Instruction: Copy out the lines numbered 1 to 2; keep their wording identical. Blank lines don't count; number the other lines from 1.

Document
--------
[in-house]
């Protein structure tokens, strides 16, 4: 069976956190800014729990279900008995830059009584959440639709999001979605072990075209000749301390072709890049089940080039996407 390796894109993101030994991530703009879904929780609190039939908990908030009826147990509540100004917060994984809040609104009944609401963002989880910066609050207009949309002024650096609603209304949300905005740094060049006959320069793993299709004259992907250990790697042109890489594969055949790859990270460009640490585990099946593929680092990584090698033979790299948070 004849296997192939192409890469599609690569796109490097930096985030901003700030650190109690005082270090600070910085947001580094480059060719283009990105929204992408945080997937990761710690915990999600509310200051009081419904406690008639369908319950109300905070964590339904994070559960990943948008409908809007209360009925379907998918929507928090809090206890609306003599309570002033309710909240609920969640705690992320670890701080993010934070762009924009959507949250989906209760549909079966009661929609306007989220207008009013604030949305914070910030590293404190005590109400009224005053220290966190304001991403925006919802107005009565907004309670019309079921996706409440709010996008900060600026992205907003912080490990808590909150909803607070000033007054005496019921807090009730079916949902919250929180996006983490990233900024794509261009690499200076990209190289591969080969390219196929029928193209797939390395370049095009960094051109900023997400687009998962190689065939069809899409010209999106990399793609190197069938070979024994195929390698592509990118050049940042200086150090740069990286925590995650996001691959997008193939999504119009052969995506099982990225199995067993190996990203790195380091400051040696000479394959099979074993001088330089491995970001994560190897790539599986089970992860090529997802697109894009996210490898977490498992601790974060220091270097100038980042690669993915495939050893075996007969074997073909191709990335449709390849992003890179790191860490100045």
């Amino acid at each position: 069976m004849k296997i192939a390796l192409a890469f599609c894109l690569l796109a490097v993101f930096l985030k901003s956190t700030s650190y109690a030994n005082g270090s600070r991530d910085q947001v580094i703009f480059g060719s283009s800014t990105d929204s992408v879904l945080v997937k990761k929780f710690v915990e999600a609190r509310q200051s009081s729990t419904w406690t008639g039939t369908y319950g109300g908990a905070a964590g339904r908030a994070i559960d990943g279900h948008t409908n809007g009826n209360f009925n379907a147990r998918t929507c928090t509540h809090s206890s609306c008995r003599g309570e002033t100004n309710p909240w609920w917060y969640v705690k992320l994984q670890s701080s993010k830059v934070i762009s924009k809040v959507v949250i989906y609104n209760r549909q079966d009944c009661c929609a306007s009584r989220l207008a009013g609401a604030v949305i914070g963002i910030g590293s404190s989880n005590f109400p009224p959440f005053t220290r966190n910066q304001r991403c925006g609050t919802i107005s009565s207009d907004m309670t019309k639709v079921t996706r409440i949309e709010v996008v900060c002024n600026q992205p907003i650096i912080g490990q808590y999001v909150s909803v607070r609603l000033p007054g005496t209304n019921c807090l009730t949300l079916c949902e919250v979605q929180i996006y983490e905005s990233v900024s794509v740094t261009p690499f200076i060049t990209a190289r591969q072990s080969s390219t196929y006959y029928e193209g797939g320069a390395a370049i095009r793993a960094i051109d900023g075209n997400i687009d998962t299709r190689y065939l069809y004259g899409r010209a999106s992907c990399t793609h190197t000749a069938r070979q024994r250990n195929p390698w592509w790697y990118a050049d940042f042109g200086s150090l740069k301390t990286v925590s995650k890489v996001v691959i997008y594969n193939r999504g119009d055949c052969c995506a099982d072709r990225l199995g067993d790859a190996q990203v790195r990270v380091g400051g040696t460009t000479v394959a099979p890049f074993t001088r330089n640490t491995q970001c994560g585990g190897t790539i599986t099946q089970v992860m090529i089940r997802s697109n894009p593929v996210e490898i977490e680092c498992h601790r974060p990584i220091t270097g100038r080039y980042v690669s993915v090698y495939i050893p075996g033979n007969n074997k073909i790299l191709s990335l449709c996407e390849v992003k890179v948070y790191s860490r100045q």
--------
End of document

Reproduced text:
[in-house]
């Protein structure tokens, strides 16, 4: 069976956190800014729990279900008995830059009584959440639709999001979605072990075209000749301390072709890049089940080039996407 390796894109993101030994991530703009879904929780609190039939908990908030009826147990509540100004917060994984809040609104009944609401963002989880910066609050207009949309002024650096609603209304949300905005740094060049006959320069793993299709004259992907250990790697042109890489594969055949790859990270460009640490585990099946593929680092990584090698033979790299948070 004849296997192939192409890469599609690569796109490097930096985030901003700030650190109690005082270090600070910085947001580094480059060719283009990105929204992408945080997937990761710690915990999600509310200051009081419904406690008639369908319950109300905070964590339904994070559960990943948008409908809007209360009925379907998918929507928090809090206890609306003599309570002033309710909240609920969640705690992320670890701080993010934070762009924009959507949250989906209760549909079966009661929609306007989220207008009013604030949305914070910030590293404190005590109400009224005053220290966190304001991403925006919802107005009565907004309670019309079921996706409440709010996008900060600026992205907003912080490990808590909150909803607070000033007054005496019921807090009730079916949902919250929180996006983490990233900024794509261009690499200076990209190289591969080969390219196929029928193209797939390395370049095009960094051109900023997400687009998962190689065939069809899409010209999106990399793609190197069938070979024994195929390698592509990118050049940042200086150090740069990286925590995650996001691959997008193939999504119009052969995506099982990225199995067993190996990203790195380091400051040696000479394959099979074993001088330089491995970001994560190897790539599986089970992860090529997802697109894009996210490898977490498992601790974060220091270097100038980042690669993915495939050893075996007969074997073909191709990335449709390849992003890179790191860490100045």